To subtitle or not to subtitle: Sounds of the underground

To subtitle or not to subtitle: Sounds of the underground

I’ve only worked at Sky for a few months, but in that short period of time, I’ve been subtitling quite the array of programmes, ranging from the White Lotus to All Hail King Julien, so it’s important to know and consider the audience. When I explain my job to people, there are often a few misconceptions about what it is I actually do, or I get teased for mistakes others have noticed in subtitles before (CRIES IN SPANISH).

Sound descriptions do exactly what they say on the tin: describe sounds. They provide a similar viewing experience for deaf and Hard of Hearing audiences as that of a sighted audience.

For example, in shows such as Rush, the tense atmosphere must be maintained for everyone, because no one likes a spoiler. Sound descriptions aid us, as Subtitlers, to portray the tension or humour, and viewers to experience this atmosphere. Therefore, even though it may seem obvious that (GLASS SHATTERING) is what happens after someone punches a window, it is all building up to something bigger, in the same manner as the programme itself.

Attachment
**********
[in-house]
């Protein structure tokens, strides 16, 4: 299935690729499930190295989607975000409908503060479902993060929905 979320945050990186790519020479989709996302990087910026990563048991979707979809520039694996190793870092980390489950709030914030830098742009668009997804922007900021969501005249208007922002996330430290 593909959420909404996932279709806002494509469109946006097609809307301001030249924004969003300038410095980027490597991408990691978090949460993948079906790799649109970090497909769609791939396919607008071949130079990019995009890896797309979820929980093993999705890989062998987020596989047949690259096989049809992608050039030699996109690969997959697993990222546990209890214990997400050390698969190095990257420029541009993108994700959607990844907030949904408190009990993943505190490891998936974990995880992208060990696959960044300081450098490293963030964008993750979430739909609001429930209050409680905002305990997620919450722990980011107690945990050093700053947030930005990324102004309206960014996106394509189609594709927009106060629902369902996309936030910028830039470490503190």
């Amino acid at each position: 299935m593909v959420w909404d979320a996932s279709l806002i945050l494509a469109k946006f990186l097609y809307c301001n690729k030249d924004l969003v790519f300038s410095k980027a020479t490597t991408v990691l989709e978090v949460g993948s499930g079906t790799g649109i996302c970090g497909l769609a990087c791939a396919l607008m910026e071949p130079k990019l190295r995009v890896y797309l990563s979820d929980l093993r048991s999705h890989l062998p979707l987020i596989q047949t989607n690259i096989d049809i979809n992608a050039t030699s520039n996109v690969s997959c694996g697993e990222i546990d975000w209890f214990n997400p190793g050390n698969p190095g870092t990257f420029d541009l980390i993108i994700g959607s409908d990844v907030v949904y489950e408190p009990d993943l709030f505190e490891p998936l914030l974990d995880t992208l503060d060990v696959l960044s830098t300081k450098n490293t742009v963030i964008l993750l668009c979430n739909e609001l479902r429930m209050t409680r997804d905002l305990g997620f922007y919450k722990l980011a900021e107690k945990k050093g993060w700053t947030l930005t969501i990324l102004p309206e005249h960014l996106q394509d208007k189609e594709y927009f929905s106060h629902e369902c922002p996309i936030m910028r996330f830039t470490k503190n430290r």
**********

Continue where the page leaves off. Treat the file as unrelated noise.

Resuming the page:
Features such as timings and sound descriptions are paired together to create an immersive experience for everyone, in which the subtitles are as frustrating as a programme can be. For example, when you’re watching a film and the subtitle reads (SPEAKS IN FRENCH), and you can’t hep but think, just tell me what they’re saying? That’s because the subtitles are giving all viewers the same experience of the programme. If they haven’t spoken it in English, you don’t get to read the English translation. It’s all part of staying true to the director’s version of the programme, and to the wider picture.

Sound descriptions depend on individual programmes, in which (FARTS) is more suitable for children or a comedy but would seem out of place in a tense drama, where (PASSES WIND) could be better. This is also the case regarding how often they are used around the scripted subtitles. If there’s a fight in a horror film, and a character (SHOUTS) and there is a lot of (GRUNTING), it’s better to use the ‘-ing’ suffix as it implies some form of continuity, and avoids constant, repetitive descriptions on screen which would ruin the ambiance.

We put a lot of thought into what sounds we do and don’t subtitle, all in the aim of giving the best viewing experience for everyone.

By Lucy Griffiths, Subtitler